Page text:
Mafic-ultramafic cumulates enclosed in gabbroic-dioritic rocks form part of the Mesozoic Ditrău Alkaline Massif in the Eastern Carpathians, Romania. The poikilitic olivine- and pyroxene-rich and nearly mono mineralic hornblendite rocks display typical cumulate textures with early crystallised olivine (Fo75-73), diopside and augite. In the early stages of their genesis the amphibole was intercumulus whilst in later stages it acquired cumulus status as the fractionating magma evolved. Using major and trace element compositions of minerals and whole-rock samples the origin of these cumulates is determined and the parental magma composition and depth of emplacement are calculated.Cumulus clinopyroxene has more primitive composition than intercumulus amphibole suggesting closed system fractionation for the evolution of poikilitic olivine- and pyroxene-rich cumulates. The evolution of the amphibole-rich mesocumulates is more clearly the result of closed system crystallisation dominated by the precipitation of clinopyroxene and amphibole cumulus crystals.Lamprophyre dykes of the Ditrău Alkaline Massif are proposed to reflect multiple basanitic parental magma batches from which the cumulus olivine and clinopyroxene crystallised. Relative to these dykes the calculated equilibrium melts for intercumulus amphibole in the cumulates was more primitive whilst that for the cumulus amphibole was more evolved. The calculated crystallisation temperature and pressure of ~ 1000-1050. °C and ~ 0.7. GPa, based on the composition of the amphiboles, indicate crystallisation at lower crustal depths. Rare earth element compositions are consistent with an intra-plate tectonic setting.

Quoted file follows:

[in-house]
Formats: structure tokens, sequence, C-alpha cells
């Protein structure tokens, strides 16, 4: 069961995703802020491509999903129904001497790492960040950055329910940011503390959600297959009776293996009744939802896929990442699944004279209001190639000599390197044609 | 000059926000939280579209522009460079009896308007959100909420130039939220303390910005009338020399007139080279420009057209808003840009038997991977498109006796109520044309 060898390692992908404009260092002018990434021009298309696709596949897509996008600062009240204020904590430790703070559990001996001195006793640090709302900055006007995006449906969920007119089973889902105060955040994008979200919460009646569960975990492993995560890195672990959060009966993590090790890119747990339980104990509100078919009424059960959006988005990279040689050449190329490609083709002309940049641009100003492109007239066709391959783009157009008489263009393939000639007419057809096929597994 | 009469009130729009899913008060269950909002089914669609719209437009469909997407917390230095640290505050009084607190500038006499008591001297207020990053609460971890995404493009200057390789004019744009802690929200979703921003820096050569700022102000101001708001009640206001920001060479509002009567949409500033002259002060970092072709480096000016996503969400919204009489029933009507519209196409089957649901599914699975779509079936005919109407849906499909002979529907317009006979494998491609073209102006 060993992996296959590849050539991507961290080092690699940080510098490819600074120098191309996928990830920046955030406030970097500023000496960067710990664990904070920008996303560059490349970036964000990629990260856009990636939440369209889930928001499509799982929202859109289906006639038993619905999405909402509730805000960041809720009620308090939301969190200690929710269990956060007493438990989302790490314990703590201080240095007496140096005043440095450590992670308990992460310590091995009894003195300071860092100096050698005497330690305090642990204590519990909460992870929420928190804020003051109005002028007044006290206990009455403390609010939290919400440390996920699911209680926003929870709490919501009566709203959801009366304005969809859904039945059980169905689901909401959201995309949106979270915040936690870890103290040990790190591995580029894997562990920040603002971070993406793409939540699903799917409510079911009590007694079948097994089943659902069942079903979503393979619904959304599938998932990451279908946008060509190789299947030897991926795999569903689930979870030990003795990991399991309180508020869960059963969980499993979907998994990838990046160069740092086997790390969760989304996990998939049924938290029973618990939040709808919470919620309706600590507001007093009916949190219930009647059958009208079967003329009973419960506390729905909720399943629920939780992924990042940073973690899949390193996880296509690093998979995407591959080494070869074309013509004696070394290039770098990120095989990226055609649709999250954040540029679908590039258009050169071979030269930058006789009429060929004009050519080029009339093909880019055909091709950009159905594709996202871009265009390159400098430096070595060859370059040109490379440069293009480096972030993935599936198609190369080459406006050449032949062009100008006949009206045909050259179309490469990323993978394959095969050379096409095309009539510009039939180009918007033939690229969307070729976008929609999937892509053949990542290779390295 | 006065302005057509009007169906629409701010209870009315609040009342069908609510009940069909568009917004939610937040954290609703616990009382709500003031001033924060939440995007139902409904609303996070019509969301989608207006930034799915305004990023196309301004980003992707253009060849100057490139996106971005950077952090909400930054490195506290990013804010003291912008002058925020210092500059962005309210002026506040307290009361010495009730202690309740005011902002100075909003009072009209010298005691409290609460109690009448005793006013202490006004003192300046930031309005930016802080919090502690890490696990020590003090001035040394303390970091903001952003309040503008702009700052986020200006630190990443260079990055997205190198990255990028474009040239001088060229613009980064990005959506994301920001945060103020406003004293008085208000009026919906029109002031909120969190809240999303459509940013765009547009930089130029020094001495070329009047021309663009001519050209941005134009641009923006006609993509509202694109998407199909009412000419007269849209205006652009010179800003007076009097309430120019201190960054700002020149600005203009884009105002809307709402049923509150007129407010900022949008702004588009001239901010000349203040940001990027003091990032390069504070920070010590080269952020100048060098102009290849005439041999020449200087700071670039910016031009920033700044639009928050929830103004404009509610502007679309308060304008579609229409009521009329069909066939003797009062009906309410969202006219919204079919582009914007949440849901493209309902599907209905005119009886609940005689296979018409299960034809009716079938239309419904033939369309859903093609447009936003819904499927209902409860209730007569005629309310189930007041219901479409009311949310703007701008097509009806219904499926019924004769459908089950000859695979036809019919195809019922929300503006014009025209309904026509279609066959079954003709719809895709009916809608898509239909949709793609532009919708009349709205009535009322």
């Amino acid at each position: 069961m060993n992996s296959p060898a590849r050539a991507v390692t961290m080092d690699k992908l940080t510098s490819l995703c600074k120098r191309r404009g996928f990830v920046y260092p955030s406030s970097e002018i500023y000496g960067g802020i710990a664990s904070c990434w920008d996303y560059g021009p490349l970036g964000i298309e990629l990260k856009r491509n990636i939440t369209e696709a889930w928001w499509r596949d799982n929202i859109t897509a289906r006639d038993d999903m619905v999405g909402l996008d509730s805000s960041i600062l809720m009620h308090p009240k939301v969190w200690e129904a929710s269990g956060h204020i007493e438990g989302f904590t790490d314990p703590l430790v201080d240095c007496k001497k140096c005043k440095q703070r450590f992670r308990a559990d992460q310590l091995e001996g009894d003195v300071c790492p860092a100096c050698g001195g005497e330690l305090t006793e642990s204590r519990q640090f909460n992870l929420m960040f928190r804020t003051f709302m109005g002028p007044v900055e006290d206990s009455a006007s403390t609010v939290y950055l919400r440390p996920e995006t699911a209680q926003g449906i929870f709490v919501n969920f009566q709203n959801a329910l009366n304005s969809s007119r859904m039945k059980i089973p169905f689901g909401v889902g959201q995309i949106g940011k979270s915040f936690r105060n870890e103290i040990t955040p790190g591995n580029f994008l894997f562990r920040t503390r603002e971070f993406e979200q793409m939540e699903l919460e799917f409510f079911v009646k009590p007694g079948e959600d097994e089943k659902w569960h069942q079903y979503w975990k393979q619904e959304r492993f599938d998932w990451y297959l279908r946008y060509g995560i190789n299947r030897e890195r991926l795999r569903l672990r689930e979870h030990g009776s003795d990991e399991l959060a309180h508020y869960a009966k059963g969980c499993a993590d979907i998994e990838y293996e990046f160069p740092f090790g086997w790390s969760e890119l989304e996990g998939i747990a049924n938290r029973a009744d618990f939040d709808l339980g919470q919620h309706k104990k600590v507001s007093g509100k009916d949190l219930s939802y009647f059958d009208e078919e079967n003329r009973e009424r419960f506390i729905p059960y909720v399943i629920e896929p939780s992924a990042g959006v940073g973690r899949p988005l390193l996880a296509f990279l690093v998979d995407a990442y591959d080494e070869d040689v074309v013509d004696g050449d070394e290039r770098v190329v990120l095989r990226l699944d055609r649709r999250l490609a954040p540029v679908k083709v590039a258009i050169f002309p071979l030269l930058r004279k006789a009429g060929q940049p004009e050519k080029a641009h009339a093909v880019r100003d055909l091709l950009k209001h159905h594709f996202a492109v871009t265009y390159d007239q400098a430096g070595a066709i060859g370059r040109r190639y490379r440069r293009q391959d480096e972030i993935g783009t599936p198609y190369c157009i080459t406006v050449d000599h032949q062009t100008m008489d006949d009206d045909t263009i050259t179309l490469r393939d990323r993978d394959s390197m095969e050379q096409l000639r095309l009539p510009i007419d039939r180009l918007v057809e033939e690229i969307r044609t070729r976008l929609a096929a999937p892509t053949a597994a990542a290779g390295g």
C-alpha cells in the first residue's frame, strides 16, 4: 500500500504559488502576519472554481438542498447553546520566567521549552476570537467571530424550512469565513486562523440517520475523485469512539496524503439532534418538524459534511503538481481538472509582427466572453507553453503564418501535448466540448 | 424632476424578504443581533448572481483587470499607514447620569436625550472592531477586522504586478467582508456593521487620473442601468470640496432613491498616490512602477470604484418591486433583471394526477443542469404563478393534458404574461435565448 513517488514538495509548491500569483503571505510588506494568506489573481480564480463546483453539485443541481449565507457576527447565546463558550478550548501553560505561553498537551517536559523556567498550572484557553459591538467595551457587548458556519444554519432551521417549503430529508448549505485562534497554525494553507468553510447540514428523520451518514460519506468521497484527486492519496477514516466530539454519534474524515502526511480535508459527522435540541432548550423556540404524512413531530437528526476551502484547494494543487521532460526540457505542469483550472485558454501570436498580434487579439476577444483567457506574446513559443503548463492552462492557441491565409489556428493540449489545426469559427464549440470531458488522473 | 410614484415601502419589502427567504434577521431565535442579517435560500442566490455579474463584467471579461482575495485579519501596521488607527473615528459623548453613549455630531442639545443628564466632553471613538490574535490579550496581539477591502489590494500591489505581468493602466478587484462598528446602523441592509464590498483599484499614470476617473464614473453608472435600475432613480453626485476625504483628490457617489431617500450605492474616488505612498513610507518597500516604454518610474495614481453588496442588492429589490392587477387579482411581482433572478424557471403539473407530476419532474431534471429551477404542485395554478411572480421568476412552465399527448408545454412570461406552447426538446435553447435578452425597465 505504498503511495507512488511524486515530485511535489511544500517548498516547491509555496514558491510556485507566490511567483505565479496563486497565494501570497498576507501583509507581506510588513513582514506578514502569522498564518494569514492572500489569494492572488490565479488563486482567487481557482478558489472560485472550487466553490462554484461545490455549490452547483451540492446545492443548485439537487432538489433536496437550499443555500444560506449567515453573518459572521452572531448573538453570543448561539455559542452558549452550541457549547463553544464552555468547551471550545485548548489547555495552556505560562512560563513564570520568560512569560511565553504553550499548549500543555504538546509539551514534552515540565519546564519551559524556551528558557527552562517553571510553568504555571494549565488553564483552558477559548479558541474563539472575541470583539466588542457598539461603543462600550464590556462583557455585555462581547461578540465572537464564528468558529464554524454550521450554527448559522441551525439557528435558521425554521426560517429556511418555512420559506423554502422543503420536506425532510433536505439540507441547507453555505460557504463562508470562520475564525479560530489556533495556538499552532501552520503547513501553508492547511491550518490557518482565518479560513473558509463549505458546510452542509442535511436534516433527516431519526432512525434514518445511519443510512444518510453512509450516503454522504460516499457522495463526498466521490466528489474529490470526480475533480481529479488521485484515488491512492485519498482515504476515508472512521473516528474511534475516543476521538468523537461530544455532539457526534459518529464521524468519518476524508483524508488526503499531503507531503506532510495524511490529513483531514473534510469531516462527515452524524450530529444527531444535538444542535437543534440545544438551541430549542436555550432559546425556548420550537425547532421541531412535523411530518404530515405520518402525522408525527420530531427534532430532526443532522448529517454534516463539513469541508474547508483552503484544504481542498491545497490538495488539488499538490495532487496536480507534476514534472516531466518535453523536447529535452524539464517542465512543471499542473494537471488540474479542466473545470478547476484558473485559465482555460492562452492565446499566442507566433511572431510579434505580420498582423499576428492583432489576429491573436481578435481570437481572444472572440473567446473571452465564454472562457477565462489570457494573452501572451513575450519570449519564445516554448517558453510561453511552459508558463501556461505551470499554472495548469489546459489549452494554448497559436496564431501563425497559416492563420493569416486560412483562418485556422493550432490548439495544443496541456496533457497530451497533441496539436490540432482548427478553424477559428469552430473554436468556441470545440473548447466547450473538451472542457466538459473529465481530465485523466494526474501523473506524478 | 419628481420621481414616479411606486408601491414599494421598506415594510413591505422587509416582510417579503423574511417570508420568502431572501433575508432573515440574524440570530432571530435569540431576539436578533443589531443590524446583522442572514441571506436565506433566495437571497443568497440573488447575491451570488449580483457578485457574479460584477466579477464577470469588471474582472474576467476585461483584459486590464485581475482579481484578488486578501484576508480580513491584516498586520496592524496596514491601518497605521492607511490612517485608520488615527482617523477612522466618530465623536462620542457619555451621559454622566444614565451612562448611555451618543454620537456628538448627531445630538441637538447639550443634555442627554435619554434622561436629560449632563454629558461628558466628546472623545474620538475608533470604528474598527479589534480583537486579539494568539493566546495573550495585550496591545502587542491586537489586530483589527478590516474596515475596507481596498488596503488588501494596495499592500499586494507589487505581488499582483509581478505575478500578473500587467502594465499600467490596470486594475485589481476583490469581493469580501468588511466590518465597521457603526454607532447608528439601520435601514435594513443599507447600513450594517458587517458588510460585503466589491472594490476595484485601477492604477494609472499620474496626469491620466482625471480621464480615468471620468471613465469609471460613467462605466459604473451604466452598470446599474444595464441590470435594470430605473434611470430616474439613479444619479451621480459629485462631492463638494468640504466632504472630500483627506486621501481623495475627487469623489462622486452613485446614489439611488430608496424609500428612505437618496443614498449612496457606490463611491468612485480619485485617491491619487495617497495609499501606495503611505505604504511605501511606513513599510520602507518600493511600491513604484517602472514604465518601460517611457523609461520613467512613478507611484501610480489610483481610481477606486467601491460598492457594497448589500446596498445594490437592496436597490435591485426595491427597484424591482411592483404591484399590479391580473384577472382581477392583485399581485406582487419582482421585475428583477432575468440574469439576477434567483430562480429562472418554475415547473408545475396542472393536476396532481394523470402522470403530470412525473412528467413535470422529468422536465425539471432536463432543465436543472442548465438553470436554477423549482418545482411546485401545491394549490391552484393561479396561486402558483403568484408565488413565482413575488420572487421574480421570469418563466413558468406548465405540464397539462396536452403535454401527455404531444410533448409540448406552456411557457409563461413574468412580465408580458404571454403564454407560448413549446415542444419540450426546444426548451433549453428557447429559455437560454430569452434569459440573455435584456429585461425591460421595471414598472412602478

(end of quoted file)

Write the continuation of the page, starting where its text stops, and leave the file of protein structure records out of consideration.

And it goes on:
ASJC Scopus subject areas
- Geochemistry and Petrology